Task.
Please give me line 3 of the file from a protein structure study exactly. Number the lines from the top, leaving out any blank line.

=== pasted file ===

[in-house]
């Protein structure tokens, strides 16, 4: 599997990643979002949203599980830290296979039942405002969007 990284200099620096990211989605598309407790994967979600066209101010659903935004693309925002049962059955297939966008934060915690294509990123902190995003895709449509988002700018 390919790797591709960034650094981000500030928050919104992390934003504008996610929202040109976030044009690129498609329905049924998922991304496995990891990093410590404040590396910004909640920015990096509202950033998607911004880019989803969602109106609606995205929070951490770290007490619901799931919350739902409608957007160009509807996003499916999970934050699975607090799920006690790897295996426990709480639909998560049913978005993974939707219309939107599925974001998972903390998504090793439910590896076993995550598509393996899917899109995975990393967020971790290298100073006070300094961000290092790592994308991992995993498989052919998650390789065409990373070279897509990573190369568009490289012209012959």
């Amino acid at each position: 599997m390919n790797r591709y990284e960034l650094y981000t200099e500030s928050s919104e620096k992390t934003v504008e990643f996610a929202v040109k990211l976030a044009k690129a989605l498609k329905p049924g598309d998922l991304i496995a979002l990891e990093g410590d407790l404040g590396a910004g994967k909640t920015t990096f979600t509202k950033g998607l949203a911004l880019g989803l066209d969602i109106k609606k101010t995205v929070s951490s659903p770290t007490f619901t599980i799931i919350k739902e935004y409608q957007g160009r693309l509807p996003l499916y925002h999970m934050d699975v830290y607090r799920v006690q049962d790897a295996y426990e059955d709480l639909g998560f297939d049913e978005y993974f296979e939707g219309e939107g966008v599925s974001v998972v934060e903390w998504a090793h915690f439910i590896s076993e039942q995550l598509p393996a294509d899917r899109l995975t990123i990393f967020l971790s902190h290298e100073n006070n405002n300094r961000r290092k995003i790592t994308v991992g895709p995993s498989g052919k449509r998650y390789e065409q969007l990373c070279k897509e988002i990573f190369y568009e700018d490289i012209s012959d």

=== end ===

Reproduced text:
């Amino acid at each position: 599997m390919n790797r591709y990284e960034l650094y981000t200099e500030s928050s919104e620096k992390t934003v504008e990643f996610a929202v040109k990211l976030a044009k690129a989605l498609k329905p049924g598309d998922l991304i496995a979002l990891e990093g410590d407790l404040g590396a910004g994967k909640t920015t990096f979600t509202k950033g998607l949203a911004l880019g989803l066209d969602i109106k609606k101010t995205v929070s951490s659903p770290t007490f619901t599980i799931i919350k739902e935004y409608q957007g160009r693309l509807p996003l499916y925002h999970m934050d699975v830290y607090r799920v006690q049962d790897a295996y426990e059955d709480l639909g998560f297939d049913e978005y993974f296979e939707g219309e939107g966008v599925s974001v998972v934060e903390w998504a090793h915690f439910i590896s076993e039942q995550l598509p393996a294509d899917r899109l995975t990123i990393f967020l971790s902190h290298e100073n006070n405002n300094r961000r290092k995003i790592t994308v991992g895709p995993s498989g052919k449509r998650y390789e065409q969007l990373c070279k897509e988002i990573f190369y568009e700018d490289i012209s012959d």